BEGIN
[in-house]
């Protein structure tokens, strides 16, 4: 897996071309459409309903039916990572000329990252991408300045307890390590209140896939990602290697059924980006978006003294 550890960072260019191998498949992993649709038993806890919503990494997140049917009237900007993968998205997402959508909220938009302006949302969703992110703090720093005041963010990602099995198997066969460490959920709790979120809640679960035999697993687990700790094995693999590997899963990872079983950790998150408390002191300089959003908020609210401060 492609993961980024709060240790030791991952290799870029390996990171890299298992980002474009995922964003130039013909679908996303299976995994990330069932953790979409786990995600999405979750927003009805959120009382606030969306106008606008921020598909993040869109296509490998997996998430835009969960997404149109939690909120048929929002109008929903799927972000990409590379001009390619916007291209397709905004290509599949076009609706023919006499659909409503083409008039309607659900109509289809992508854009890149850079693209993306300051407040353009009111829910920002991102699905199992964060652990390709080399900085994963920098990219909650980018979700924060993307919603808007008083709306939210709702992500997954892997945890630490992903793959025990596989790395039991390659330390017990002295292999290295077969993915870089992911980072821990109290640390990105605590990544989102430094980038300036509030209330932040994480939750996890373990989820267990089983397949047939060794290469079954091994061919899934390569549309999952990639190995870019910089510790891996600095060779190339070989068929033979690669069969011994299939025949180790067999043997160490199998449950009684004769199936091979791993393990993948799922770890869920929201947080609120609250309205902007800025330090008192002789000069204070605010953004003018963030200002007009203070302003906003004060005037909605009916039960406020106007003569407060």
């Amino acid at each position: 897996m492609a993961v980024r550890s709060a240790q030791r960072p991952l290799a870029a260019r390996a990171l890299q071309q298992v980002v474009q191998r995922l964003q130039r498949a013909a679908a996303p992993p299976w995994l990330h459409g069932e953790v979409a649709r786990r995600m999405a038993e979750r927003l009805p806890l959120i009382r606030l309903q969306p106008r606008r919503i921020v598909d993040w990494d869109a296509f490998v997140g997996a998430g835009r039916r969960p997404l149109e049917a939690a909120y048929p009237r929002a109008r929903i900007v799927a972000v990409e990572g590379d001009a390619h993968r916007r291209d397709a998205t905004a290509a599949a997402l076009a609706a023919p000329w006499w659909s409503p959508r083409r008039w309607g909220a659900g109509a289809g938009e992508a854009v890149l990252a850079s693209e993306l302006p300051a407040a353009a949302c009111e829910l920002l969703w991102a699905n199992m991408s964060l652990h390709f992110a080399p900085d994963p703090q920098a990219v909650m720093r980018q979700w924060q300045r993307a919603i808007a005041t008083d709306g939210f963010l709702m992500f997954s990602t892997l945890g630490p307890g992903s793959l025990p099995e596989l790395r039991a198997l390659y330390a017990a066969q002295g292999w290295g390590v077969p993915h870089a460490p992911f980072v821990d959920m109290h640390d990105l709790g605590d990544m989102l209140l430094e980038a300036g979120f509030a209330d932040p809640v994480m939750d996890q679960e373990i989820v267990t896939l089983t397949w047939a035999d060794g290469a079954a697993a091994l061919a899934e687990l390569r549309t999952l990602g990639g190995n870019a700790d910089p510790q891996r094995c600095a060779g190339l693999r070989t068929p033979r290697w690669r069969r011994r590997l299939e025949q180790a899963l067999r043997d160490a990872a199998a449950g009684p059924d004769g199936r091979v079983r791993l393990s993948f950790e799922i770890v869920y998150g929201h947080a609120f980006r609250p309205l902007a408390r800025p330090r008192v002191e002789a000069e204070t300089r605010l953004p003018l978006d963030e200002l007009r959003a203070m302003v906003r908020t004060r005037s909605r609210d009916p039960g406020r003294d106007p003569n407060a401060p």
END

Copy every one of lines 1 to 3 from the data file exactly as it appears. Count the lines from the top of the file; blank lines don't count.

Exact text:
[in-house]
């Protein structure tokens, strides 16, 4: 897996071309459409309903039916990572000329990252991408300045307890390590209140896939990602290697059924980006978006003294 550890960072260019191998498949992993649709038993806890919503990494997140049917009237900007993968998205997402959508909220938009302006949302969703992110703090720093005041963010990602099995198997066969460490959920709790979120809640679960035999697993687990700790094995693999590997899963990872079983950790998150408390002191300089959003908020609210401060 492609993961980024709060240790030791991952290799870029390996990171890299298992980002474009995922964003130039013909679908996303299976995994990330069932953790979409786990995600999405979750927003009805959120009382606030969306106008606008921020598909993040869109296509490998997996998430835009969960997404149109939690909120048929929002109008929903799927972000990409590379001009390619916007291209397709905004290509599949076009609706023919006499659909409503083409008039309607659900109509289809992508854009890149850079693209993306300051407040353009009111829910920002991102699905199992964060652990390709080399900085994963920098990219909650980018979700924060993307919603808007008083709306939210709702992500997954892997945890630490992903793959025990596989790395039991390659330390017990002295292999290295077969993915870089992911980072821990109290640390990105605590990544989102430094980038300036509030209330932040994480939750996890373990989820267990089983397949047939060794290469079954091994061919899934390569549309999952990639190995870019910089510790891996600095060779190339070989068929033979690669069969011994299939025949180790067999043997160490199998449950009684004769199936091979791993393990993948799922770890869920929201947080609120609250309205902007800025330090008192002789000069204070605010953004003018963030200002007009203070302003906003004060005037909605009916039960406020106007003569407060």
């Amino acid at each position: 897996m492609a993961v980024r550890s709060a240790q030791r960072p991952l290799a870029a260019r390996a990171l890299q071309q298992v980002v474009q191998r995922l964003q130039r498949a013909a679908a996303p992993p299976w995994l990330h459409g069932e953790v979409a649709r786990r995600m999405a038993e979750r927003l009805p806890l959120i009382r606030l309903q969306p106008r606008r919503i921020v598909d993040w990494d869109a296509f490998v997140g997996a998430g835009r039916r969960p997404l149109e049917a939690a909120y048929p009237r929002a109008r929903i900007v799927a972000v990409e990572g590379d001009a390619h993968r916007r291209d397709a998205t905004a290509a599949a997402l076009a609706a023919p000329w006499w659909s409503p959508r083409r008039w309607g909220a659900g109509a289809g938009e992508a854009v890149l990252a850079s693209e993306l302006p300051a407040a353009a949302c009111e829910l920002l969703w991102a699905n199992m991408s964060l652990h390709f992110a080399p900085d994963p703090q920098a990219v909650m720093r980018q979700w924060q300045r993307a919603i808007a005041t008083d709306g939210f963010l709702m992500f997954s990602t892997l945890g630490p307890g992903s793959l025990p099995e596989l790395r039991a198997l390659y330390a017990a066969q002295g292999w290295g390590v077969p993915h870089a460490p992911f980072v821990d959920m109290h640390d990105l709790g605590d990544m989102l209140l430094e980038a300036g979120f509030a209330d932040p809640v994480m939750d996890q679960e373990i989820v267990t896939l089983t397949w047939a035999d060794g290469a079954a697993a091994l061919a899934e687990l390569r549309t999952l990602g990639g190995n870019a700790d910089p510790q891996r094995c600095a060779g190339l693999r070989t068929p033979r290697w690669r069969r011994r590997l299939e025949q180790a899963l067999r043997d160490a990872a199998a449950g009684p059924d004769g199936r091979v079983r791993l393990s993948f950790e799922i770890v869920y998150g929201h947080a609120f980006r609250p309205l902007a408390r800025p330090r008192v002191e002789a000069e204070t300089r605010l953004p003018l978006d963030e200002l007009r959003a203070m302003v906003r908020t004060r005037s909605r609210d009916p039960g406020r003294d106007p003569n407060a401060p």